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Denotation vs. Connotation

cleanse

[klenz] /klɛnz/
verb (used with object), cleansed, cleansing.
1.
to make clean.
2.
to remove by or as if by cleaning:
to cleanse sin from the soul.
verb (used without object), cleansed, cleansing.
3.
to become clean.
Origin of cleanse
900
before 900; Middle English clensen, Old English clǣnsian, equivalent to clǣne clean + -si- v. suffix + -an infinitive suffix
Related forms
cleansable, adjective
recleanse, verb (used with object), recleansed, recleansing.
uncleansable, adjective
uncleansed, adjective
well-cleansed, adjective
Can be confused
clean, cleanse (see synonym study at clean)
Synonyms
1. See clean.
Dictionary.com Unabridged
Based on the Random House Dictionary, © Random House, Inc. 2015.
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Examples from the Web for cleanse
Contemporary Examples
Historical Examples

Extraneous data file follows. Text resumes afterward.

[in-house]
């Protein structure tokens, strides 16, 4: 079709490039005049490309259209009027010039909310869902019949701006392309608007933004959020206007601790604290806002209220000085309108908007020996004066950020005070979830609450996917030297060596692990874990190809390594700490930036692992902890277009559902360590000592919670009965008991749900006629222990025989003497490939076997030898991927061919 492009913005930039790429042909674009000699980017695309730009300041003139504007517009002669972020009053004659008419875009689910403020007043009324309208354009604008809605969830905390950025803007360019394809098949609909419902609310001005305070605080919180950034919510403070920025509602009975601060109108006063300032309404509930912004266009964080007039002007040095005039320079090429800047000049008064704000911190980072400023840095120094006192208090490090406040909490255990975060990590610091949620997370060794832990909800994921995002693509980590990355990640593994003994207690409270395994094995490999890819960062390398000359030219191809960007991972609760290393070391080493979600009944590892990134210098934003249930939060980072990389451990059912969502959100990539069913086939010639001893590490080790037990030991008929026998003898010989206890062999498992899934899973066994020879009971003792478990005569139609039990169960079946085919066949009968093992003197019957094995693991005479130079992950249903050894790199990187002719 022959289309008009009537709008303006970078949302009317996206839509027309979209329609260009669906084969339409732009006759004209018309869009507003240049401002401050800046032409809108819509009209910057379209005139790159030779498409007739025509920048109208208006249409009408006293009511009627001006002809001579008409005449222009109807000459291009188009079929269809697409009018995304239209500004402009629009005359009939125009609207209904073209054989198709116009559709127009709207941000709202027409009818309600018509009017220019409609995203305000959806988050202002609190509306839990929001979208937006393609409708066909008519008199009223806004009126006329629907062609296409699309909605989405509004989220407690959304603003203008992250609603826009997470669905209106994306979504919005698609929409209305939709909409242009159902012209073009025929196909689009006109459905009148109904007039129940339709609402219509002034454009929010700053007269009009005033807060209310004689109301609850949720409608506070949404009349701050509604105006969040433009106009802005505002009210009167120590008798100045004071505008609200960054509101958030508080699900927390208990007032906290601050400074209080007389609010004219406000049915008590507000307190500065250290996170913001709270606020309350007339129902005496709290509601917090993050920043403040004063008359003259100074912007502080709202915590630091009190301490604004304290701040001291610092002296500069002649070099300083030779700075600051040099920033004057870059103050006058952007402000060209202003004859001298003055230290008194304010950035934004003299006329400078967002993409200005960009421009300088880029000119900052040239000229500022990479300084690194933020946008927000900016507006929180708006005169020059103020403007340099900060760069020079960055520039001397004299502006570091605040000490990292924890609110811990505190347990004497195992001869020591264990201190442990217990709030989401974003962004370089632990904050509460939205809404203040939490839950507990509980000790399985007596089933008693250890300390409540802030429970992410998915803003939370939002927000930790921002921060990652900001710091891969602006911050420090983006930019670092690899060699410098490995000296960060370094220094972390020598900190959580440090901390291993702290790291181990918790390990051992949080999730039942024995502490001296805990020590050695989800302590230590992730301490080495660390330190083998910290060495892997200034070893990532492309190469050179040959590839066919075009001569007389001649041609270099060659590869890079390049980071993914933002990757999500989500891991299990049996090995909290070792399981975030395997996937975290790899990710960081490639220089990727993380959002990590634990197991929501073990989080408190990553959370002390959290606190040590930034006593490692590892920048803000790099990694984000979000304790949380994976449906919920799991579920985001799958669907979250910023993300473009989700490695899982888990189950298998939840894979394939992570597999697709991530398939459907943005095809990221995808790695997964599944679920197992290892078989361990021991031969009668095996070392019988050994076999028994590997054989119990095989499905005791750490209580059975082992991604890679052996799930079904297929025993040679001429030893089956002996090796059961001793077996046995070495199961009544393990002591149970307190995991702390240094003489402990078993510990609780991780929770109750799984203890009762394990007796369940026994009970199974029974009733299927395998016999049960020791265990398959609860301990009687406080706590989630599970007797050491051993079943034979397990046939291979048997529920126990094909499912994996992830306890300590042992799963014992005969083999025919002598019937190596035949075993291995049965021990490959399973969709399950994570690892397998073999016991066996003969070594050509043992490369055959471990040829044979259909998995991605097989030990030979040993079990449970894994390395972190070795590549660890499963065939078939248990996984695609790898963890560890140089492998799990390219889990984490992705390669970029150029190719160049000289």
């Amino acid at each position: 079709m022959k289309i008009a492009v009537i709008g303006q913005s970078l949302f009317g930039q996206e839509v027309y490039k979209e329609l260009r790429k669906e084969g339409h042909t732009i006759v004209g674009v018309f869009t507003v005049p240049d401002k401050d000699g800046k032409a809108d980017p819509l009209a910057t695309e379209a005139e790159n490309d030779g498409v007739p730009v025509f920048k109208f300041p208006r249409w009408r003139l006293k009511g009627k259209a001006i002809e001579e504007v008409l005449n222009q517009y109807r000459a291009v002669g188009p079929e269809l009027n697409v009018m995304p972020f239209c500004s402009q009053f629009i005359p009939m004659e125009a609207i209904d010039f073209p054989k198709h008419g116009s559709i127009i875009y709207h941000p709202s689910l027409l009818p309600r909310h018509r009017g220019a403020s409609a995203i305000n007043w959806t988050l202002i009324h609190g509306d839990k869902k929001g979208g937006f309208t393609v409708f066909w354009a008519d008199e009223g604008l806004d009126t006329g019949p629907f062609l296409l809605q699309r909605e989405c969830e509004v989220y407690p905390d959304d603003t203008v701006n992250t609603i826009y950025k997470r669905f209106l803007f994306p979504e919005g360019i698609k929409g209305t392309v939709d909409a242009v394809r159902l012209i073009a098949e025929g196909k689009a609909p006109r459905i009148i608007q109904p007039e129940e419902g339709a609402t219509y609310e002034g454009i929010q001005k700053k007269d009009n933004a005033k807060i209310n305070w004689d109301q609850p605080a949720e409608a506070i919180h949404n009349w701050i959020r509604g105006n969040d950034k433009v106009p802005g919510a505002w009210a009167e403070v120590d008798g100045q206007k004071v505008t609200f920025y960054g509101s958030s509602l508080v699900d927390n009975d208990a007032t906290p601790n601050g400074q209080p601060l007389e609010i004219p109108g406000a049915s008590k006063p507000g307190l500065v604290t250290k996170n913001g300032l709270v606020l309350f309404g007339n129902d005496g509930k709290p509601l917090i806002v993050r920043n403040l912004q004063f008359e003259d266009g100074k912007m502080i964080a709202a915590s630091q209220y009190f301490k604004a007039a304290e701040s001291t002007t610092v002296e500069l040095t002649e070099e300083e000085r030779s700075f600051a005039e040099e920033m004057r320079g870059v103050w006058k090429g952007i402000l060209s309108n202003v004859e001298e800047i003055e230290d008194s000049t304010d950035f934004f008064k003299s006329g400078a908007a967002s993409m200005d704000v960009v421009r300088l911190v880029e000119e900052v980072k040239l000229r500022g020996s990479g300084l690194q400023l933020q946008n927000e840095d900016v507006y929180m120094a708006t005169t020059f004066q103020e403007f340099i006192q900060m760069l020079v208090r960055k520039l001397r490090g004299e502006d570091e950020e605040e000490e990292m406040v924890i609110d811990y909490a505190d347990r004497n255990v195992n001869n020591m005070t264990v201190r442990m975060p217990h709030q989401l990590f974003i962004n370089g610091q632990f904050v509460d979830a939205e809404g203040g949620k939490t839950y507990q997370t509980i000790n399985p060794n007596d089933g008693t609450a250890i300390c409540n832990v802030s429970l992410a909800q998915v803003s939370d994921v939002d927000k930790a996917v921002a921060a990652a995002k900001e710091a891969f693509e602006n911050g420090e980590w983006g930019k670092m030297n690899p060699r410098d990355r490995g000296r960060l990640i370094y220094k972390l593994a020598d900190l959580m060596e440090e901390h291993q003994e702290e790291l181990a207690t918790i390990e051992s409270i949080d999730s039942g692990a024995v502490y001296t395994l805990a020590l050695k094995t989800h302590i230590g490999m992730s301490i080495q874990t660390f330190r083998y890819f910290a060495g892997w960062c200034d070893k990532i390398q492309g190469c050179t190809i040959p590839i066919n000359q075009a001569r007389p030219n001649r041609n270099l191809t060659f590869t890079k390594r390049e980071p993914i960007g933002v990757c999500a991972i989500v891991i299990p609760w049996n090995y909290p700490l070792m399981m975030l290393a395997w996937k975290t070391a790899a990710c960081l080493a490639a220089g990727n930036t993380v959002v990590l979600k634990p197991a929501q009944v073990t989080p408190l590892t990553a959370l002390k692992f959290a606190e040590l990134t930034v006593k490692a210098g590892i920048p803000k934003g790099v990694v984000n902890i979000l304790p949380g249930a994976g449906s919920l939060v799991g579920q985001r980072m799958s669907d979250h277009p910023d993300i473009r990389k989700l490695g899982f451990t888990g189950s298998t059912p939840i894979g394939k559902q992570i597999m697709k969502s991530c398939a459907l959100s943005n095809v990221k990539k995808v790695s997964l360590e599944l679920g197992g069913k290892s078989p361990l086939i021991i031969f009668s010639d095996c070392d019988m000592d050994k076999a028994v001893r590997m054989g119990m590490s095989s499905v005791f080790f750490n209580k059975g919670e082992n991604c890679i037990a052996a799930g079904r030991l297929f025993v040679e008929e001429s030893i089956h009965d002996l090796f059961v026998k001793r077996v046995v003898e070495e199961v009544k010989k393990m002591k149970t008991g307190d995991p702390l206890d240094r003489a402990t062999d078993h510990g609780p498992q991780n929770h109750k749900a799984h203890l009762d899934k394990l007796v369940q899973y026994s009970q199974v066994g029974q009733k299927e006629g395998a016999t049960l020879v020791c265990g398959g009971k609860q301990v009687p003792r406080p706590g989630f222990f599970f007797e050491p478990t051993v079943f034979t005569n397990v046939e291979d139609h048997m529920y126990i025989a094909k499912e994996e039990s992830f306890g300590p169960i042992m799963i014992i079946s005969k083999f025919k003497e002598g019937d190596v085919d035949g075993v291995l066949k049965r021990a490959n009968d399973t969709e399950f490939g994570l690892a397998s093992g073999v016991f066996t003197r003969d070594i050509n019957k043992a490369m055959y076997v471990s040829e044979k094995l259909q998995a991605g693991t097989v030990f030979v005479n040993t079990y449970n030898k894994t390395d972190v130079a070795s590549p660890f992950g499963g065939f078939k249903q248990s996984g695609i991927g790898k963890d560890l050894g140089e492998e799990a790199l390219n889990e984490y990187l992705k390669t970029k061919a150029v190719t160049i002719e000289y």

• To cleanse the head from lice, rub the scalp and saturate the hair with kerosene.

    Campward Ho! Unknown
  • We have forgotten that water can cleanse, and fire purify, and that the Earth is mother to us all.

    De Profundis Oscar Wilde
  • She knelt, and began to wash the grime from his face, to cleanse the wound on his head, and readjust the bandage.

    The Heart of Thunder Mountain Edfrid A. Bingham
  • That my tears must cleanse a foul nation, my lamb be a sacrifice?

  • Matara said, 'When we find them we shall kill her first to cleanse the dishonour—then the man must die.'

    Tales of Unrest Joseph Conrad
British Dictionary definitions for cleanse

cleanse

/klɛnz/
verb (transitive)
1.
to remove dirt, filth, etc, from
2.
to remove guilt from
3.
to remove a group of people from (an area) by means of ethnic cleansing
Derived Forms
cleansable, adjective
Word Origin
Old English clǣnsian; related to Middle Low German klēnsen; see clean
Collins English Dictionary - Complete & Unabridged 2012 Digital Edition
© William Collins Sons & Co. Ltd. 1979, 1986 © HarperCollins
Publishers 1998, 2000, 2003, 2005, 2006, 2007, 2009, 2012
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Word Origin and History for cleanse
v.

Old English clænsian "to cleanse, purge, purify, chasten, justify," from West Germanic *klainson, from *klainoz (see clean (adj.)). Despite its modern spelling (16c.), it retains its Middle English pronunciation. Related: Cleansed; cleansing.

Online Etymology Dictionary, © 2010 Douglas Harper
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9
12
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